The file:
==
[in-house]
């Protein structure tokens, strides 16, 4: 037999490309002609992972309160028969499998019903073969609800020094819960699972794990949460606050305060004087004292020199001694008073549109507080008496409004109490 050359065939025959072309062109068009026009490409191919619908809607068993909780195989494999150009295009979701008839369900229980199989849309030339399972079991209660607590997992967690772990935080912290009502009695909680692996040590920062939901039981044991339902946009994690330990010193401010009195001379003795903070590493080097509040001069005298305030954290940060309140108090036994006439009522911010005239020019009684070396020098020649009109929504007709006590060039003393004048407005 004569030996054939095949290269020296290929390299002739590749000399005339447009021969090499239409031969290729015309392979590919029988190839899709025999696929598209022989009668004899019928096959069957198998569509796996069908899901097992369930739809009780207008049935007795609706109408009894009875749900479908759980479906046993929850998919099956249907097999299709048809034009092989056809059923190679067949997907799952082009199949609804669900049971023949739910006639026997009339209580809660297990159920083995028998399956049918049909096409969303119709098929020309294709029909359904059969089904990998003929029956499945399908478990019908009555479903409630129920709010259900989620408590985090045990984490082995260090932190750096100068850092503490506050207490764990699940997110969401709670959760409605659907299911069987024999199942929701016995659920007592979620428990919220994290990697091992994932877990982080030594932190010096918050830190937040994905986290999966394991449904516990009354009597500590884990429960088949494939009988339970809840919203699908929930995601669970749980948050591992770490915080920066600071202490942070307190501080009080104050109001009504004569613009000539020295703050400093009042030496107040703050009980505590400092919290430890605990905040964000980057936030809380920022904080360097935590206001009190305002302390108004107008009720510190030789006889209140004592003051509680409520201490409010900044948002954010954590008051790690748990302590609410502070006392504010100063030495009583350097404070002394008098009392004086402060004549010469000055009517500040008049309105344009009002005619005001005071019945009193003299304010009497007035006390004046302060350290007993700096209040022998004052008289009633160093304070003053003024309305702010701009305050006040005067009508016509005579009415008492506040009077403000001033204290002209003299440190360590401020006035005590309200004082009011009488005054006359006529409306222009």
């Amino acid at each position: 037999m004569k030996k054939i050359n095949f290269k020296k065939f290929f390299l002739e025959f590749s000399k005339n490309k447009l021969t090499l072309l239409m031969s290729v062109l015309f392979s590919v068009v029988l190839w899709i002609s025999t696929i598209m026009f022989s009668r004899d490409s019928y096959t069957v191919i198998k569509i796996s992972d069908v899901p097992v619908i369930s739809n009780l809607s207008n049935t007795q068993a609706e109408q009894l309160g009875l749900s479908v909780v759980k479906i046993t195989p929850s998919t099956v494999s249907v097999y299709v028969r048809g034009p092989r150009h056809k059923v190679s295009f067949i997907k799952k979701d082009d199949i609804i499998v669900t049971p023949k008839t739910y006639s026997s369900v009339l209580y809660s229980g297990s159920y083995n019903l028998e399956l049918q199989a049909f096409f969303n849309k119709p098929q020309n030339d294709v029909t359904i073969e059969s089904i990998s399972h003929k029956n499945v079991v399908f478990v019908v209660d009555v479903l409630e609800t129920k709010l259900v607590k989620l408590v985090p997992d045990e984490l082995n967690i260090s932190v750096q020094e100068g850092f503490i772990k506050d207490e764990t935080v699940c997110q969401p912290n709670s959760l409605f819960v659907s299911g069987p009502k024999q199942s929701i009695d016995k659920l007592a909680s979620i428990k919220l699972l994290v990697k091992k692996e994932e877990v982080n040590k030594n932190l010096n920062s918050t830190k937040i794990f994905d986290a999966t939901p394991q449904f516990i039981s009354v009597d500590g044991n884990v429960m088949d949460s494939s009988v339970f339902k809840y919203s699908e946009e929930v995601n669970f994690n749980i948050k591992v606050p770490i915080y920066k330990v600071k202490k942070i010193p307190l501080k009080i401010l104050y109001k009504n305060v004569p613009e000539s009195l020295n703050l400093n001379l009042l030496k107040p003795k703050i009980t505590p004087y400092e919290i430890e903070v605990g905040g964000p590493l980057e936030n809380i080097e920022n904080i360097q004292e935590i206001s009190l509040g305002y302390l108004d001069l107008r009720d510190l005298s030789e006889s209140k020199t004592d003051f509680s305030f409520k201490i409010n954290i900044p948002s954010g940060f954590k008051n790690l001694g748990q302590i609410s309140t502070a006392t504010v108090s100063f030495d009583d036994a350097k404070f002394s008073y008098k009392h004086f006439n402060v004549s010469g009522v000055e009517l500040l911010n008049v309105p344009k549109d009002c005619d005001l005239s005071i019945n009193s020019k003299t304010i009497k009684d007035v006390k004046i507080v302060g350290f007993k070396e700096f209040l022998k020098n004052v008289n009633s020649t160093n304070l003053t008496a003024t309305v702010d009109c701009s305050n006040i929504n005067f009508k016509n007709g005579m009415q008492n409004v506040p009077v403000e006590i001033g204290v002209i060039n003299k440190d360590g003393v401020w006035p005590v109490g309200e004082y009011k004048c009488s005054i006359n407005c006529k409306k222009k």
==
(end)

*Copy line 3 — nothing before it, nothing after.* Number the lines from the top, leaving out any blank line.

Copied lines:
């Amino acid at each position: 037999m004569k030996k054939i050359n095949f290269k020296k065939f290929f390299l002739e025959f590749s000399k005339n490309k447009l021969t090499l072309l239409m031969s290729v062109l015309f392979s590919v068009v029988l190839w899709i002609s025999t696929i598209m026009f022989s009668r004899d490409s019928y096959t069957v191919i198998k569509i796996s992972d069908v899901p097992v619908i369930s739809n009780l809607s207008n049935t007795q068993a609706e109408q009894l309160g009875l749900s479908v909780v759980k479906i046993t195989p929850s998919t099956v494999s249907v097999y299709v028969r048809g034009p092989r150009h056809k059923v190679s295009f067949i997907k799952k979701d082009d199949i609804i499998v669900t049971p023949k008839t739910y006639s026997s369900v009339l209580y809660s229980g297990s159920y083995n019903l028998e399956l049918q199989a049909f096409f969303n849309k119709p098929q020309n030339d294709v029909t359904i073969e059969s089904i990998s399972h003929k029956n499945v079991v399908f478990v019908v209660d009555v479903l409630e609800t129920k709010l259900v607590k989620l408590v985090p997992d045990e984490l082995n967690i260090s932190v750096q020094e100068g850092f503490i772990k506050d207490e764990t935080v699940c997110q969401p912290n709670s959760l409605f819960v659907s299911g069987p009502k024999q199942s929701i009695d016995k659920l007592a909680s979620i428990k919220l699972l994290v990697k091992k692996e994932e877990v982080n040590k030594n932190l010096n920062s918050t830190k937040i794990f994905d986290a999966t939901p394991q449904f516990i039981s009354v009597d500590g044991n884990v429960m088949d949460s494939s009988v339970f339902k809840y919203s699908e946009e929930v995601n669970f994690n749980i948050k591992v606050p770490i915080y920066k330990v600071k202490k942070i010193p307190l501080k009080i401010l104050y109001k009504n305060v004569p613009e000539s009195l020295n703050l400093n001379l009042l030496k107040p003795k703050i009980t505590p004087y400092e919290i430890e903070v605990g905040g964000p590493l980057e936030n809380i080097e920022n904080i360097q004292e935590i206001s009190l509040g305002y302390l108004d001069l107008r009720d510190l005298s030789e006889s209140k020199t004592d003051f509680s305030f409520k201490i409010n954290i900044p948002s954010g940060f954590k008051n790690l001694g748990q302590i609410s309140t502070a006392t504010v108090s100063f030495d009583d036994a350097k404070f002394s008073y008098k009392h004086f006439n402060v004549s010469g009522v000055e009517l500040l911010n008049v309105p344009k549109d009002c005619d005001l005239s005071i019945n009193s020019k003299t304010i009497k009684d007035v006390k004046i507080v302060g350290f007993k070396e700096f209040l022998k020098n004052v008289n009633s020649t160093n304070l003053t008496a003024t309305v702010d009109c701009s305050n006040i929504n005067f009508k016509n007709g005579m009415q008492n409004v506040p009077v403000e006590i001033g204290v002209i060039n003299k440190d360590g003393v401020w006035p005590v109490g309200e004082y009011k004048c009488s005054i006359n407005c006529k409306k222009k």